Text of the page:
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in the preceding Discourse; we shall now Thew in the third place,

3. That, though we should allow the Atheists, that Matter and Motion may have been from everlasting; yet if (as they now suppose) there were once no Sun nor Starrs nor Earth nor Planets; but the Particles, that now constitute them, were diffused in the mundane Space in manner of a Chaos without any concretion and coalition; those dispersed Particles could never of themselves by any kind of Natural motion, whether calld Fortuitous or Mechanical, have conven'd into this present or any other like Frame of Heaven and Earth.

I. And first as to that ordinary Cant of illiterate and puny Atheists, the fortuitous or casual concourse of Atoms, that compendious and easy Dispatch of the most important and difficult affair, the Formation of a World; (besides that in our next undertaking it will be refuted.

all along ) I shall now brieflv dispatch it, from Serm. V. what hath been fornierly said concerning the

true notions of Fortune and Chance. Whereby it is evident, that in the Atheistical Hypothesis of the World's production, Fortuitous and Mechanical must be the self-fame thing. Because Fortune is no real entity nor physical essence, but a mere relative signification, de

p.6, 7.

noting only this; That such a thing said to fall out by Fortune, was really effected by material and necessary Causes; but the Perfon, with regard to whom it is called Fortuitous, was ignorant of those Causes or their tendencies, and did not design nor foresee such an effect. This is the only allowable and genuine notion of the word Fortune. But thus to affirm, that the World was made fortuitously, is as much as to say, That before the World was made, there was some Intelligent Agent or Spectator; who designing to do something else, or expecting that lomething else would be done with the Materials of the World, there were some occult and unknown motions and tendencies in Matter, which mechanically formed the World beside his design or expectation. Now the Atheists, we may presume, will be loth to assert a fortuitous Formation in this proper iense and meaning; whereby they will make Understanding to be older than Heaven and Earth. Or if they should so assert it; yet, unless they will affirm that the Intelligent Agent did dispose and direct the inanimate Matter, (which is what we would bring them to) they must still leave their Atoms to their mechanical Affections ; not able to make one step toward the pro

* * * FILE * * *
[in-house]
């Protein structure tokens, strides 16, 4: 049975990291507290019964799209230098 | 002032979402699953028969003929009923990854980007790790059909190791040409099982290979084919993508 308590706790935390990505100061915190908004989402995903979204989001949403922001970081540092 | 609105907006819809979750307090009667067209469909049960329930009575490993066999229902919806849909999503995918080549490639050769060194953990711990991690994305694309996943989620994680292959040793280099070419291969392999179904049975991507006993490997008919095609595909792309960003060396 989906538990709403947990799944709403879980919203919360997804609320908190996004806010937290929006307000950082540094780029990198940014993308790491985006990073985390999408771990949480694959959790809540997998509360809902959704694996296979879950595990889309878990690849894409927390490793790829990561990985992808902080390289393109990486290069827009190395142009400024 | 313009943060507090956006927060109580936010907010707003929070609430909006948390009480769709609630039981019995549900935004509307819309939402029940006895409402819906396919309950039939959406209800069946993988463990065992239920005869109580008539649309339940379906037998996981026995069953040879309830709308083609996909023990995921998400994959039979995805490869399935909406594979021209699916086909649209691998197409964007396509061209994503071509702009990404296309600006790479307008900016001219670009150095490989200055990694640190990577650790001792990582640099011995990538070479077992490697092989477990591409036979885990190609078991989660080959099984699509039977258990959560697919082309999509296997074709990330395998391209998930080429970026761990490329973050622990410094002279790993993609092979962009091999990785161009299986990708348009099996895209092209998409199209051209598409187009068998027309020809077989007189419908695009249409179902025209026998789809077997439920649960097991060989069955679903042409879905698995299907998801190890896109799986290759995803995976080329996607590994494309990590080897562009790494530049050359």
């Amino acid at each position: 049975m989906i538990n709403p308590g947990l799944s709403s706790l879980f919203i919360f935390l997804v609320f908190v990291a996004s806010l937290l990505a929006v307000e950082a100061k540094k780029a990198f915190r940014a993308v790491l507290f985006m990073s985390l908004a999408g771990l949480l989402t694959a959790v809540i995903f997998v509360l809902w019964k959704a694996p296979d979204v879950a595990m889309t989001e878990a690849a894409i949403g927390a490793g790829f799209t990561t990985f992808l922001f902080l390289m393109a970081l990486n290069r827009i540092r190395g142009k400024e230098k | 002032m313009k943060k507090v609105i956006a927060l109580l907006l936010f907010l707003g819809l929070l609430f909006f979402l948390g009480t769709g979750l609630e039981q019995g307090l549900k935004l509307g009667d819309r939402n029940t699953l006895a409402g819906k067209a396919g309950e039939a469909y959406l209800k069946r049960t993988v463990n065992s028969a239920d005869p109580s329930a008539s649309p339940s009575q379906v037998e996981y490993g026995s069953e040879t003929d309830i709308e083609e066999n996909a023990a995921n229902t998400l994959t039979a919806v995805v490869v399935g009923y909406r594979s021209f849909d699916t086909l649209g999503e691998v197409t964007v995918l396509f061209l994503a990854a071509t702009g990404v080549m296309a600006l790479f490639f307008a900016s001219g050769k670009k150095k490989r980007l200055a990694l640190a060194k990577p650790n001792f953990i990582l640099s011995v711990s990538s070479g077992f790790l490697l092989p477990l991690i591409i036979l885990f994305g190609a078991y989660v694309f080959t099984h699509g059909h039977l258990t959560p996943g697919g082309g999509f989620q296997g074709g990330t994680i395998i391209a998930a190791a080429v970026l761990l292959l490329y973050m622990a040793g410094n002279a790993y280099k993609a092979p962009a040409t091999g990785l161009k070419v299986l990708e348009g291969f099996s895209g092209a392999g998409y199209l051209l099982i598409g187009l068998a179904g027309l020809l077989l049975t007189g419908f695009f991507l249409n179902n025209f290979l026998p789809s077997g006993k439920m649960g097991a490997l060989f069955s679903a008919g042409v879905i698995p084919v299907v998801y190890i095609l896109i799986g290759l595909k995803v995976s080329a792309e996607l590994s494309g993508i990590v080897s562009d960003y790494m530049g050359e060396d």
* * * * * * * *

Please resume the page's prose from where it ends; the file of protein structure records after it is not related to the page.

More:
duction

duction of a World beyond the necessary Laws of Motion. It is plain then, that Fortune, as to the matter before us, is but a fynonymous word with Nature and Necessity. It

remains that we examin the adequate meanSerm. V. ing of Chance ; which properly signifies, That P. 12, 13. all events called Casual, among inanimate Bo